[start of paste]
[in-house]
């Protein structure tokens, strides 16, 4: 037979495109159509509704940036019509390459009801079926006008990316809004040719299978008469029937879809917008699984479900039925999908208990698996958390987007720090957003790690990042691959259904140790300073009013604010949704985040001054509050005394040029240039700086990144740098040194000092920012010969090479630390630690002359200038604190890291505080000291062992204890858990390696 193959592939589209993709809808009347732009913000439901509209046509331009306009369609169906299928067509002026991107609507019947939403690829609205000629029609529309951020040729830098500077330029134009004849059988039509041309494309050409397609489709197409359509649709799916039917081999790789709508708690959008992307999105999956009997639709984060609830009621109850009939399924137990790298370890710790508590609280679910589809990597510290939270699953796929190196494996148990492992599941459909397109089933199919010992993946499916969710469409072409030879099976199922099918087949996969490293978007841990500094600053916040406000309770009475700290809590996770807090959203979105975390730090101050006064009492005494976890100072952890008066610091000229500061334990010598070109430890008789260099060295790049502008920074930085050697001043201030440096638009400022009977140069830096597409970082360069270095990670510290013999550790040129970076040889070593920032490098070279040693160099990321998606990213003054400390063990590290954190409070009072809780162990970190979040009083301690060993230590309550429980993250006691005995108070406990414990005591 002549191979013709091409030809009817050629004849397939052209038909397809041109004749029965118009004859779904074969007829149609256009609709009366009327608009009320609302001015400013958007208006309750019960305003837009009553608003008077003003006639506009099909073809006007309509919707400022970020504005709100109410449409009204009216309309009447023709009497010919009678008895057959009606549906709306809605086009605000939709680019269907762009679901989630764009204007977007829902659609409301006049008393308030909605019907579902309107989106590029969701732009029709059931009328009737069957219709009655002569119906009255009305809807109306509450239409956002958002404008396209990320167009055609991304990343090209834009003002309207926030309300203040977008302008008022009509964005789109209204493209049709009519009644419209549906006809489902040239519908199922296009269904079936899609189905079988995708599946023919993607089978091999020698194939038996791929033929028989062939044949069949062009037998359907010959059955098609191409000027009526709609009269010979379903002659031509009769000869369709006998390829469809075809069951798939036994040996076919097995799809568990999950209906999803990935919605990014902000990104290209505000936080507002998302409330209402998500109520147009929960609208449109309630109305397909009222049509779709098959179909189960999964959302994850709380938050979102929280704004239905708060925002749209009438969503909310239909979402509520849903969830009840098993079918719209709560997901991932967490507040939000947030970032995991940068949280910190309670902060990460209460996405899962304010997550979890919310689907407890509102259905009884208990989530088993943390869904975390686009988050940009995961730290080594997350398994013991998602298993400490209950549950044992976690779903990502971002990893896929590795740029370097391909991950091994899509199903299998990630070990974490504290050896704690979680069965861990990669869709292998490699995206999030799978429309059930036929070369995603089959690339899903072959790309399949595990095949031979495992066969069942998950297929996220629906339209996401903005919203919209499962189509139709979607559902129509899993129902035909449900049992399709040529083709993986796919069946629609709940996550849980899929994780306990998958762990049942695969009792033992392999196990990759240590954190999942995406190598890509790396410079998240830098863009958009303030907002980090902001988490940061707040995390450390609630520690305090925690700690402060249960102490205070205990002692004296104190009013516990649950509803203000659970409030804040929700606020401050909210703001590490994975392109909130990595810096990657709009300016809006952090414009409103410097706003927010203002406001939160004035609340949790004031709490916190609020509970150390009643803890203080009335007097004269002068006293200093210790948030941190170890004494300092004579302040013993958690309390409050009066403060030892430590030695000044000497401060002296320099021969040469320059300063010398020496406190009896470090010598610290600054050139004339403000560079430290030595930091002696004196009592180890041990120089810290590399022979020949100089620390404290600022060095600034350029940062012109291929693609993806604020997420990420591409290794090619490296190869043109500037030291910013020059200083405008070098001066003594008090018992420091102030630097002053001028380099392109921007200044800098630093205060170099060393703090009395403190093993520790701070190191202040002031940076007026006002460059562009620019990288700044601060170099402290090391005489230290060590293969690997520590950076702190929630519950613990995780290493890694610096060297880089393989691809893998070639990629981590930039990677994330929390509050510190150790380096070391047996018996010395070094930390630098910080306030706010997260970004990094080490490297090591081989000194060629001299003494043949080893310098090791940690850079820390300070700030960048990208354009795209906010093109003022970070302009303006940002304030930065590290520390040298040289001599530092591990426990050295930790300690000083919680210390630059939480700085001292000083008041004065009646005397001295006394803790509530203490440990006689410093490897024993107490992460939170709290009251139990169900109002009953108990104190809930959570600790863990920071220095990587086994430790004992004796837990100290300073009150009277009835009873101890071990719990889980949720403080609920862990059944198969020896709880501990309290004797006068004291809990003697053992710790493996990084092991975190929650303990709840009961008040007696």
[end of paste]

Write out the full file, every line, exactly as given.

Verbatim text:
[in-house]
């Protein structure tokens, strides 16, 4: 037979495109159509509704940036019509390459009801079926006008990316809004040719299978008469029937879809917008699984479900039925999908208990698996958390987007720090957003790690990042691959259904140790300073009013604010949704985040001054509050005394040029240039700086990144740098040194000092920012010969090479630390630690002359200038604190890291505080000291062992204890858990390696 193959592939589209993709809808009347732009913000439901509209046509331009306009369609169906299928067509002026991107609507019947939403690829609205000629029609529309951020040729830098500077330029134009004849059988039509041309494309050409397609489709197409359509649709799916039917081999790789709508708690959008992307999105999956009997639709984060609830009621109850009939399924137990790298370890710790508590609280679910589809990597510290939270699953796929190196494996148990492992599941459909397109089933199919010992993946499916969710469409072409030879099976199922099918087949996969490293978007841990500094600053916040406000309770009475700290809590996770807090959203979105975390730090101050006064009492005494976890100072952890008066610091000229500061334990010598070109430890008789260099060295790049502008920074930085050697001043201030440096638009400022009977140069830096597409970082360069270095990670510290013999550790040129970076040889070593920032490098070279040693160099990321998606990213003054400390063990590290954190409070009072809780162990970190979040009083301690060993230590309550429980993250006691005995108070406990414990005591 002549191979013709091409030809009817050629004849397939052209038909397809041109004749029965118009004859779904074969007829149609256009609709009366009327608009009320609302001015400013958007208006309750019960305003837009009553608003008077003003006639506009099909073809006007309509919707400022970020504005709100109410449409009204009216309309009447023709009497010919009678008895057959009606549906709306809605086009605000939709680019269907762009679901989630764009204007977007829902659609409301006049008393308030909605019907579902309107989106590029969701732009029709059931009328009737069957219709009655002569119906009255009305809807109306509450239409956002958002404008396209990320167009055609991304990343090209834009003002309207926030309300203040977008302008008022009509964005789109209204493209049709009519009644419209549906006809489902040239519908199922296009269904079936899609189905079988995708599946023919993607089978091999020698194939038996791929033929028989062939044949069949062009037998359907010959059955098609191409000027009526709609009269010979379903002659031509009769000869369709006998390829469809075809069951798939036994040996076919097995799809568990999950209906999803990935919605990014902000990104290209505000936080507002998302409330209402998500109520147009929960609208449109309630109305397909009222049509779709098959179909189960999964959302994850709380938050979102929280704004239905708060925002749209009438969503909310239909979402509520849903969830009840098993079918719209709560997901991932967490507040939000947030970032995991940068949280910190309670902060990460209460996405899962304010997550979890919310689907407890509102259905009884208990989530088993943390869904975390686009988050940009995961730290080594997350398994013991998602298993400490209950549950044992976690779903990502971002990893896929590795740029370097391909991950091994899509199903299998990630070990974490504290050896704690979680069965861990990669869709292998490699995206999030799978429309059930036929070369995603089959690339899903072959790309399949595990095949031979495992066969069942998950297929996220629906339209996401903005919203919209499962189509139709979607559902129509899993129902035909449900049992399709040529083709993986796919069946629609709940996550849980899929994780306990998958762990049942695969009792033992392999196990990759240590954190999942995406190598890509790396410079998240830098863009958009303030907002980090902001988490940061707040995390450390609630520690305090925690700690402060249960102490205070205990002692004296104190009013516990649950509803203000659970409030804040929700606020401050909210703001590490994975392109909130990595810096990657709009300016809006952090414009409103410097706003927010203002406001939160004035609340949790004031709490916190609020509970150390009643803890203080009335007097004269002068006293200093210790948030941190170890004494300092004579302040013993958690309390409050009066403060030892430590030695000044000497401060002296320099021969040469320059300063010398020496406190009896470090010598610290600054050139004339403000560079430290030595930091002696004196009592180890041990120089810290590399022979020949100089620390404290600022060095600034350029940062012109291929693609993806604020997420990420591409290794090619490296190869043109500037030291910013020059200083405008070098001066003594008090018992420091102030630097002053001028380099392109921007200044800098630093205060170099060393703090009395403190093993520790701070190191202040002031940076007026006002460059562009620019990288700044601060170099402290090391005489230290060590293969690997520590950076702190929630519950613990995780290493890694610096060297880089393989691809893998070639990629981590930039990677994330929390509050510190150790380096070391047996018996010395070094930390630098910080306030706010997260970004990094080490490297090591081989000194060629001299003494043949080893310098090791940690850079820390300070700030960048990208354009795209906010093109003022970070302009303006940002304030930065590290520390040298040289001599530092591990426990050295930790300690000083919680210390630059939480700085001292000083008041004065009646005397001295006394803790509530203490440990006689410093490897024993107490992460939170709290009251139990169900109002009953108990104190809930959570600790863990920071220095990587086994430790004992004796837990100290300073009150009277009835009873101890071990719990889980949720403080609920862990059944198969020896709880501990309290004797006068004291809990003697053992710790493996990084092991975190929650303990709840009961008040007696």